In Japan, there exists a beautiful art form known as Kintsukuroi (keen-tsoo-koo-roy), which means literally ‘to repair with gold’. It is the art of repairing pottery with molten gold or silver, in essence highlighting the scars of the break. Rather than attempt to hide the injury or pretend it never happened, the Japanese understand that the piece is more beautiful for having been broken and healed.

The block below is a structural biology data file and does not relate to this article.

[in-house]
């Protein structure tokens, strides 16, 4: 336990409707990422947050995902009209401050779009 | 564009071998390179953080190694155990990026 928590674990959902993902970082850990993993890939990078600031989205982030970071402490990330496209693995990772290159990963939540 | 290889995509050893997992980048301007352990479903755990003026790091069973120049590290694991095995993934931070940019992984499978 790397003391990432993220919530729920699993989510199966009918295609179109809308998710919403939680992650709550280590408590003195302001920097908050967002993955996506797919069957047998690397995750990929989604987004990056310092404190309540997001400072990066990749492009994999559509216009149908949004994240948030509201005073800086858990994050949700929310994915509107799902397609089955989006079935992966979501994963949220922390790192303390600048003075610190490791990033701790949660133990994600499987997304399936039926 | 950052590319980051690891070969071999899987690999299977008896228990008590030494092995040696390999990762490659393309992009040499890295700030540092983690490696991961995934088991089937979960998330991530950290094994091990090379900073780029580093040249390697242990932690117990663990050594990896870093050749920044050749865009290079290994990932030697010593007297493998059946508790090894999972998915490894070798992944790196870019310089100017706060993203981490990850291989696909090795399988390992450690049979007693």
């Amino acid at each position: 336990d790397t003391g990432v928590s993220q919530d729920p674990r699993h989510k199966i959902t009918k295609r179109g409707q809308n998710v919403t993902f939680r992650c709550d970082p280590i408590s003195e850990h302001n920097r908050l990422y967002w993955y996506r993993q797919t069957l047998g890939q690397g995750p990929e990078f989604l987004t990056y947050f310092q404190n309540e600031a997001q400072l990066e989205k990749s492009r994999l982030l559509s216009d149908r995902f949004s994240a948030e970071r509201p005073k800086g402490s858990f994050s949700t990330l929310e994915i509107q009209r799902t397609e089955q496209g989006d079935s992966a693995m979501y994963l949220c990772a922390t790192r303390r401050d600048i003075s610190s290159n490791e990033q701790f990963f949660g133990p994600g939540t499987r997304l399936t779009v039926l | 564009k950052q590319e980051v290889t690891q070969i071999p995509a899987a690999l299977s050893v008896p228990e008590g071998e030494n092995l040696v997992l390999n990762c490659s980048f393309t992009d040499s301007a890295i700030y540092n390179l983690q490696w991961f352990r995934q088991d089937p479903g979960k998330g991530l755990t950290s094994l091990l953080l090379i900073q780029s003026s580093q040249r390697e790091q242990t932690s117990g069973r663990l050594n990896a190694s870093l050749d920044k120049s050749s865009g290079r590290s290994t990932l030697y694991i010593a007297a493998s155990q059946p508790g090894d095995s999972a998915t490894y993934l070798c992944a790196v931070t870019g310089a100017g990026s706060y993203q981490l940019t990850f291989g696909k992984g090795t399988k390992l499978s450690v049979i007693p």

You see, life is a process of change and re-birth. The old systems and ways break down to make way for new learnings and realizations. It is beautiful and painful and poetic. It is simultaneously wonderful and horrible.
Change is inevitable, and yet we hold on to the old ways so tight that it is not the change itself that hurts, only our reluctance to embrace a new way. I never really understood the idea of surrendering, but after drowning in my pain for over a decade it became very clear.